Thousands of Montenegrins gathered in the capital Podgorica and in several major towns on the night of August 31 to celebrate the victory of the opposition in the general election the previous day. The rallies were largely peaceful though some clashes with supporters of the Democratic Party of Socialists (DPS) — that has ruled Montenegro for three decades — were reported in Podgorica.
Although the DPS will be the largest party in the parliament after the August 30 vote, it cannot form a ruling coalition as the opposition is set to take 41 of the 81 seats in parliament and the various parties and coalitions have already expressed their willingness to set aside their differences in order to oust the ruling party.
The DPS has taken 35.06% of the votes, the state election body, DIK, announced after counting 100% of the votes. However, its main rival, the pro-Russian and pro-Serbian coalition For the Future of Montenegro, is a close second with 32.55%.
The third political force in Montenegro’s next parliament will be the Peace is Our Nation coalition with 12.53%, followed by Black in White (5.53%), the Social Democrats (4.1%), the Bosnian Party (3.98%) and the SDP – Strong Montenegro (3.14%). The Albanian List got 1.58%, followed by the Albanian coalition Unanimously (1.14%).
As well as the crowds on foot, opposition supporters drove through the capital Podgorica to celebrate their victory, waving Serbian flags, videos broadcasted by news outlet CDM showed.
There were reports about clashes between supporters of the opposition and DPS, with protesters reportedly throwing stones at each other. However, the police kept the situation under control.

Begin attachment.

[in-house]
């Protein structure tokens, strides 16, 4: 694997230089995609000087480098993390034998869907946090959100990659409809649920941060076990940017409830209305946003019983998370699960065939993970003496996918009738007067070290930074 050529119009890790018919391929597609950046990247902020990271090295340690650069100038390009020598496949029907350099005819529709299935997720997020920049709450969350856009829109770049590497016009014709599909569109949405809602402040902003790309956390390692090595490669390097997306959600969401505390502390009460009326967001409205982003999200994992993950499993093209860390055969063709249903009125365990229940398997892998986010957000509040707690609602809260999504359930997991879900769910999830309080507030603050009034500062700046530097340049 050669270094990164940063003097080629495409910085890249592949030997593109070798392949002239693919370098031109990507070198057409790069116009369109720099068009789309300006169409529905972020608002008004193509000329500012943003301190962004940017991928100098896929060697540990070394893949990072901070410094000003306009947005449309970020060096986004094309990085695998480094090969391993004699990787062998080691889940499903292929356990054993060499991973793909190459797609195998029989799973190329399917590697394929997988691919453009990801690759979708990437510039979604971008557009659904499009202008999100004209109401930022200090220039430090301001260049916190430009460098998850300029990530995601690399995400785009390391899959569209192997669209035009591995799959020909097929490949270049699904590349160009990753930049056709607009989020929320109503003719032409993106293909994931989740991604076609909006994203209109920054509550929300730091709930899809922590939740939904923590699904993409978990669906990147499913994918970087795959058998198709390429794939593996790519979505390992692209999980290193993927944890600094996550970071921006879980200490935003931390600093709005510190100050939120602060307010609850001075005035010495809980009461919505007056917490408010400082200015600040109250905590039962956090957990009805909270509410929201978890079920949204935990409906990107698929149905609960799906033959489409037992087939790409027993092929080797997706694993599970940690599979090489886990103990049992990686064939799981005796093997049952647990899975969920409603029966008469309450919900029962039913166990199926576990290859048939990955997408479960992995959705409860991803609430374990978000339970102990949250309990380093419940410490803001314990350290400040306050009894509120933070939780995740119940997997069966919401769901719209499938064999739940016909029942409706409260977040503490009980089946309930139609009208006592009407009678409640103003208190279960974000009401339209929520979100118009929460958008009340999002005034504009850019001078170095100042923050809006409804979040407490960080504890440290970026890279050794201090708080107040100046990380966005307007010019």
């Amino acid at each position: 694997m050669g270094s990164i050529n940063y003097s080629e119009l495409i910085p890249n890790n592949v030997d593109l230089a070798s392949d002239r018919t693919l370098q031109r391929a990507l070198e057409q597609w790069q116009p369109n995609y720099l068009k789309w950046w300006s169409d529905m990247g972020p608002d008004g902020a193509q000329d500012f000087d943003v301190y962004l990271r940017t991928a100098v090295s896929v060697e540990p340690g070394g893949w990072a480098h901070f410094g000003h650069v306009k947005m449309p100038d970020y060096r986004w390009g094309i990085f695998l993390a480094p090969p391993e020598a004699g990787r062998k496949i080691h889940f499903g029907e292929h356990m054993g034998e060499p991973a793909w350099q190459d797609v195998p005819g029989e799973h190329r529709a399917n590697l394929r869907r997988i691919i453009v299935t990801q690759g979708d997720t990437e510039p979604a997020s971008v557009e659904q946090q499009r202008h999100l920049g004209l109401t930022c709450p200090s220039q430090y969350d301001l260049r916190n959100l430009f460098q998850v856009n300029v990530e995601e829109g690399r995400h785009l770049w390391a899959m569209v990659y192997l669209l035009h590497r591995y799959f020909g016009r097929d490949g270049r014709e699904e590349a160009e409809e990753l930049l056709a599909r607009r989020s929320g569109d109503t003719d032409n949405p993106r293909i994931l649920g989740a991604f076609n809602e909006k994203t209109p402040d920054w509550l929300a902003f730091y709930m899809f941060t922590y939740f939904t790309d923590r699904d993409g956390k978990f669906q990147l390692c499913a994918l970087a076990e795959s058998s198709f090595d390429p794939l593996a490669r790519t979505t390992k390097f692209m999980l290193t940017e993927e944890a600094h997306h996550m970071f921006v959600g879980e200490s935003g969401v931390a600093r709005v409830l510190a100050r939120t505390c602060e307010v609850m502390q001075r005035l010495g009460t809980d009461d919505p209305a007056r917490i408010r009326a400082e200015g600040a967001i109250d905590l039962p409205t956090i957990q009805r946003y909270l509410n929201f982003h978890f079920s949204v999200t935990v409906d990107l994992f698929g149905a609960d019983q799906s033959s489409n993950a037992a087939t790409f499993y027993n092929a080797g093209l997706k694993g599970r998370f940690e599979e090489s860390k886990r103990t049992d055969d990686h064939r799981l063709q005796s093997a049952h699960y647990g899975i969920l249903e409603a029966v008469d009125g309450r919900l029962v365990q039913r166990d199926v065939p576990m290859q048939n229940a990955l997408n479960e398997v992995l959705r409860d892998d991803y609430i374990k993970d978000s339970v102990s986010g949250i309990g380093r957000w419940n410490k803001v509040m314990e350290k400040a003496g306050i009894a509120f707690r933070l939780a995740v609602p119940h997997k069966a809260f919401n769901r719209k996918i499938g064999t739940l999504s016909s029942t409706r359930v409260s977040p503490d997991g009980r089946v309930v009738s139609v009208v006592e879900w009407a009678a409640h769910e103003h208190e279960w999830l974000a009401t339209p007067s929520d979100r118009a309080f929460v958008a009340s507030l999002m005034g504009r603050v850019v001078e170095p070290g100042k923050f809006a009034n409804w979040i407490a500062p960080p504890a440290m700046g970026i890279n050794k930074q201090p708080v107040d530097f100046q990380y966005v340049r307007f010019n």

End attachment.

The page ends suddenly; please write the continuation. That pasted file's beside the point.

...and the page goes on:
The coalition which came second in the election – For the Future of Montenegro – comprises pro-Serbian and pro-Russian parties. However, on August 31 its leaders said they are willing to continue Montenegro’s foreign policy obligations, including the reforms needed for EU membership.
In Podgorica and other towns, supporters of the opposition also gathered in front of Serbian Orthodox churches to celebrate.
Many Montenegrins have commented that the Serbian Orthodox Church secured the victory of the opposition.
The DPS’ popularity has suffered as a result of the months-long crisis provoked by the adoption of the controversial law on religions at the end of 2019, which has led to protests, rallies and escalating tensions with Serbia and the Serbs living in Montenegro.
The church law, according to its critics, may strip the Serbian Orthodox Church of hundreds of religious sites in Montenegro, including medieval monasteries and churches. This has led to numerous protests in Serbia and in Montenegro.
It’s not only Serbians that are unhappy about the law. Two-thirds of Montenegro’s are Orthodox Christian and the main church is the Serbian Orthodox Church. A separate Montenegrin Orthodox Church was set up in 1993 but has not been recognised by other Orthodox Christian communities to date.
In the last few weeks, many Montenegrin citizens expressed their support for the Serbian Orthodox Church and their displeasure over the adoption of the Law on Freedom of Religion, as the authorities also banned liturgies and gatherings around shrines due to the coronavirus pandemic.